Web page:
As if …
going without meat one measly day a week is a big deal. Seriously? So Monday is the one day of the week that collectively, we go a bit off the grid and take some baby steps toward doing the thing. Not a sacrifice. Continue reading Moroccan Lentils with Carrots and Golden Raisins
For a fleeting moment this afternoon, the term, Nihil Obstat, ran through my head — an old-school Catholic declaration at the beginning of books and the like of “no obstacles.” While I have long since given up on trying to understand what enters my stream of consciousness, it occurred to me later in the day that we might need a similar designation for recipes and restaurant dishes. Continue reading Moroccan Carrot Apple Soup
- Squash has worked its way into one of the season’s IT vegetables. As such, it has a guaranteed place at our Thanksgiving Table, and chances are, we’re going to opt for this super simple and spicy variation.
One has to figure: there’s already going to be enough butter, sugar and labor-intensive dishes. What table couldn’t benefit from some humble and super healthy chunks of squash with a fun, little spice blend?
- 1 medium butternut squash, peeled seeds removed and cubed
- 1 Tbsp. olive oil
- 1 Tbsp. brown sugar
- 1 tsp. cumin
- 1 tsp. cinnamon
- 1/2 tsp. salt
- 1/2 tsp. dried ginger
- 1/4 tsp. cayenne pepper
- Preheat oven to 375.
- Peel squash, remove seeds and cut into 1-inch chunks. Add to a large bowl.
- In a small bowl combine olive oil, brown sugar and spices.
- Add spice/oil mixture to the squash and stir until every chunk is coated.
- Coat 9 x 12 pan with cooking spray and spread squash in the pan in an even layer. Cover with foil and cook for 20 minutes. Remove foil and cook for an additional 15 minutes. Serve warm.
Whaddya say we take the most ordinary of pantry essential (cornmeal), add some water and salt. Simmer, stir, add in a little parmesan and butter and end up with a rather snazzy dish. Even though the ingredients could not possibly be more plain, polenta is delightfully off the beaten path and packed with all sorts of possibilities.
There are those who say that polenta and cornmeal are the same thing, and others who point out that polenta has a coarser grain than cornmeal, but is essentially the same thing. I prefer the coarse to the creamy, but either way, one part cornmeal to three parts water, a little salt and 25-30 minutes on the stovetop yields some tasty stuff that stands on its own or serves as a great base.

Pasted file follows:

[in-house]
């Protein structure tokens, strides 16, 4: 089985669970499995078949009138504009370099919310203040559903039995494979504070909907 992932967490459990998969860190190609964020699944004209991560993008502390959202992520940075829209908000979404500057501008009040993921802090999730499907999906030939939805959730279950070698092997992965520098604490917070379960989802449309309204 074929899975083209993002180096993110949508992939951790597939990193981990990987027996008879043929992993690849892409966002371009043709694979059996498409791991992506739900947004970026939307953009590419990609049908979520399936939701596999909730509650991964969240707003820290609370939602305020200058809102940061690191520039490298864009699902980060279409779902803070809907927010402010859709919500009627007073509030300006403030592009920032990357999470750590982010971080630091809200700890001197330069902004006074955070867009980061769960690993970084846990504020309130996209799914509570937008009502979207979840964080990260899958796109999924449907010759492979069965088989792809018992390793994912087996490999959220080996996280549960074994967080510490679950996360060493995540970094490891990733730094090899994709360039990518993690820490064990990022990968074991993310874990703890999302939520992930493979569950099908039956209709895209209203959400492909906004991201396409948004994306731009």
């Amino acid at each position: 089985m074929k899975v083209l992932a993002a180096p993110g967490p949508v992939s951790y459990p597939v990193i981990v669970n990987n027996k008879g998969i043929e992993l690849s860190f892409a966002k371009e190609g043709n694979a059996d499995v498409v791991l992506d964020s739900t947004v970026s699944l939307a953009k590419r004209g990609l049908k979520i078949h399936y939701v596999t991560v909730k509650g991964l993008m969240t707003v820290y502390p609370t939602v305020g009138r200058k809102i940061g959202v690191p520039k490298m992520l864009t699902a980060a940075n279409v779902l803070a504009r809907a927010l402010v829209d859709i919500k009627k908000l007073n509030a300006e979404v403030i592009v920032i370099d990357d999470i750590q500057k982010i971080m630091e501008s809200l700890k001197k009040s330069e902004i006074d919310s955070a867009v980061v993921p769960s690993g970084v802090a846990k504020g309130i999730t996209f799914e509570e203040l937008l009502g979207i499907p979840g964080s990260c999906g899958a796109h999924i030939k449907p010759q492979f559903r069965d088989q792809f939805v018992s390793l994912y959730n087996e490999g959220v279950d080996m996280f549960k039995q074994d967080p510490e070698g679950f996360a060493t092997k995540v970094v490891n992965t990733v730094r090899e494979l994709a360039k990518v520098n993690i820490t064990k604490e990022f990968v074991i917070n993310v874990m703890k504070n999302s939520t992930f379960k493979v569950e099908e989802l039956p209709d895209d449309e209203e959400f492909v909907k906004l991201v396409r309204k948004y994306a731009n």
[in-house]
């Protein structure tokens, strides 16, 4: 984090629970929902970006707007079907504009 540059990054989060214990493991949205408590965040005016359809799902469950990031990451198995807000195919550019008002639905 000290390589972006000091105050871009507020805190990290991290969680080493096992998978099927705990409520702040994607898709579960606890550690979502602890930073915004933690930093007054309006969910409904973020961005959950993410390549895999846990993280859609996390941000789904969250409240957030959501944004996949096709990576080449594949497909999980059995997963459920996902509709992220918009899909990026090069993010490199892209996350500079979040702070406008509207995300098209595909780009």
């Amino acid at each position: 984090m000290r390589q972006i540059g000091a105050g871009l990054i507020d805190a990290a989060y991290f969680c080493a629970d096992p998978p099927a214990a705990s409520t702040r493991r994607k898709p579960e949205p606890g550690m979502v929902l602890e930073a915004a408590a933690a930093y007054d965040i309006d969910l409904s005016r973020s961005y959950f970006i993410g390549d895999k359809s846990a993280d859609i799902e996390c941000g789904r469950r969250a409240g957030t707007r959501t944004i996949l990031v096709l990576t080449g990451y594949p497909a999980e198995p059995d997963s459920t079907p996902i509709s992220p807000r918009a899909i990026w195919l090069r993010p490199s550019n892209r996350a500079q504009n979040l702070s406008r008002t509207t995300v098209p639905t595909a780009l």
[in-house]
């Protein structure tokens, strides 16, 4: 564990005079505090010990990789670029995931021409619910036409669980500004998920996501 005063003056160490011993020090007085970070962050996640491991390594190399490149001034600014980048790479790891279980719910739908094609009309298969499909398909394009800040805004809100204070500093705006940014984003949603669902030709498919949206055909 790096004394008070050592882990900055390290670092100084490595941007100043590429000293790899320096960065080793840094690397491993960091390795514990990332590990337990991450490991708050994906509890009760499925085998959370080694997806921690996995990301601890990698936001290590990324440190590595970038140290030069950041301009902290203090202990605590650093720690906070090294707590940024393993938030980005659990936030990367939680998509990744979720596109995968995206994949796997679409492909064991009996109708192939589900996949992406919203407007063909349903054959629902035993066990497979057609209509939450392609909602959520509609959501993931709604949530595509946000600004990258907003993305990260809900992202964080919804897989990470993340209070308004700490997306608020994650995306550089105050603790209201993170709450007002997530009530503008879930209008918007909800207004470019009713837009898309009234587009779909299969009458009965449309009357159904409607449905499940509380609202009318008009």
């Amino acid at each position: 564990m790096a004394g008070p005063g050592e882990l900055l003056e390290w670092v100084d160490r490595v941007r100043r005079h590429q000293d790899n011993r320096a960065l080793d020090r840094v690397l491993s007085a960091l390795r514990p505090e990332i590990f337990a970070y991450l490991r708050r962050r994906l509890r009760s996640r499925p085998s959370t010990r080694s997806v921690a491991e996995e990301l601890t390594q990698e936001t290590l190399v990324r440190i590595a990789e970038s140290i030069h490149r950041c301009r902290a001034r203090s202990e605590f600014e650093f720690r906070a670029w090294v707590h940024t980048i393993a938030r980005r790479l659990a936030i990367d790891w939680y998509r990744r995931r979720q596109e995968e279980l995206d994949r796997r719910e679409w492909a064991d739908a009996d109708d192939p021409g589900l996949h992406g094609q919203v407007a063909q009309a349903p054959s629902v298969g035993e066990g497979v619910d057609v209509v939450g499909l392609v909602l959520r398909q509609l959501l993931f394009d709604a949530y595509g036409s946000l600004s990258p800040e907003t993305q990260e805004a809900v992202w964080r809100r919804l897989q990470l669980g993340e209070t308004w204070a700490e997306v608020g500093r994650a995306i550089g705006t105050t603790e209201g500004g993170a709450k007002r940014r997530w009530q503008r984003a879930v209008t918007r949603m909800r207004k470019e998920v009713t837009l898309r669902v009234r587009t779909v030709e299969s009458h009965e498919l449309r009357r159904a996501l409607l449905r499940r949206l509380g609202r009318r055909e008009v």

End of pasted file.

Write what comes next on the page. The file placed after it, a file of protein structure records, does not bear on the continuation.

This Polenta Primavera creation is simply a variation on my version of Pasta Primavera, which tends to be a combination of whatever vegetables are on hand, sautéed in olive oil with a good dose of oregano and topped with lots of parmesan.
- 1 cup coarse cornmeal
- 3 cups water
- 1 tsp. salt
- 1 cup parmesan cheese
- 2 Tbsp. butter
- 2 Tbsp. olive oil
- 1 yellow onion
- 1 red pepper
- 3 garlic cloves minced
- 2 carrots
- 1 cup broccoli florets
- 1 fresh tomato
- 1 zucchini
- 1 cup of kale leaves, stems removed and sliced thin
- 1 Tbsp. dried oregano
- 1 tsp. pepper
- Slowly pour one cup of coarse cornmeal into 3 cups of boiling salted water, and whisk rapidly until mixture starts to boil. Reduce heat to low and continue stirring.
- In a large skillet, heat 2 Tbsp. olive oil and add onion, red pepper and garlic. Stir polenta every few minutes while vegetables are cooking.
- Peel and chop carrots. Add to vegetables and cook for another 2 minutes before adding chopped zucchini, tomatoes and kale. Continue stirring polenta.
- Add oregano and pepper to vegetables.
- As polenta begins to take on a solid consistency, add butter and 1/2 cup parmesan. Stir vigorously as butter and cheese melts.
- Spread polenta mixture into an 8 x 8 pan that has been coated with cooking spray.
- Cut the nearly solid polenta into squares and cover with sauteed vegetables. Top with parmesan cheese.
Even though it’s still well into the 90s in Austin, I like to think that we are nearing the start of the Soup and Stew Season. Soup was on my mind while perusing the produce department yesterday and I settled on a variation of minestrone that incorporates some of my recent favorite ingredients — pesto, jalapeno and kale.
The jalapeno and the kale proved to be nice sidekicks and the pesto took center stage — a minestrone game changer. As a vegetarian soup, the pesto lends that extra dimension and, in my humble opinion, adds a depth that is far superior to anything that sausage or a soup bone has to offer.
- 2 Tbsp. olive oil
- 2 medium onions
- 2 stalks of celery
- 3 carrots
- 2 potatoes
- 1 jalapeno, diced very fine
- 3 medium zucchini
- 4 large kale leaves chopped
- Handful of fresh parsley
- 1 large can (28 oz.) of diced tomatoes
- 1 can (14 oz.) of garbanzo beans
- 1 tsp. salt
- 1 tsp. pepper
- 1 quart of vegetable stock or water
- 1/3 cup pesto
- Grated Parmesan cheese (optional)
- Heat olive oil in a heavy sauce pan and add diced onion followed by peeled and diced carrots, celery, potatoes, jalapeno and zucchini. Cover and cook on medium heat for an additional 5 minutes.
- Chop kale and parsley. Add tomatoes, beans, salt, pepper, 2 Tbsp. of pesto and stock or water.
- Cover and simmer on medium to low heat for 25 minutes.
- Allow to cool for a few minutes and serve with a dollop of pesto.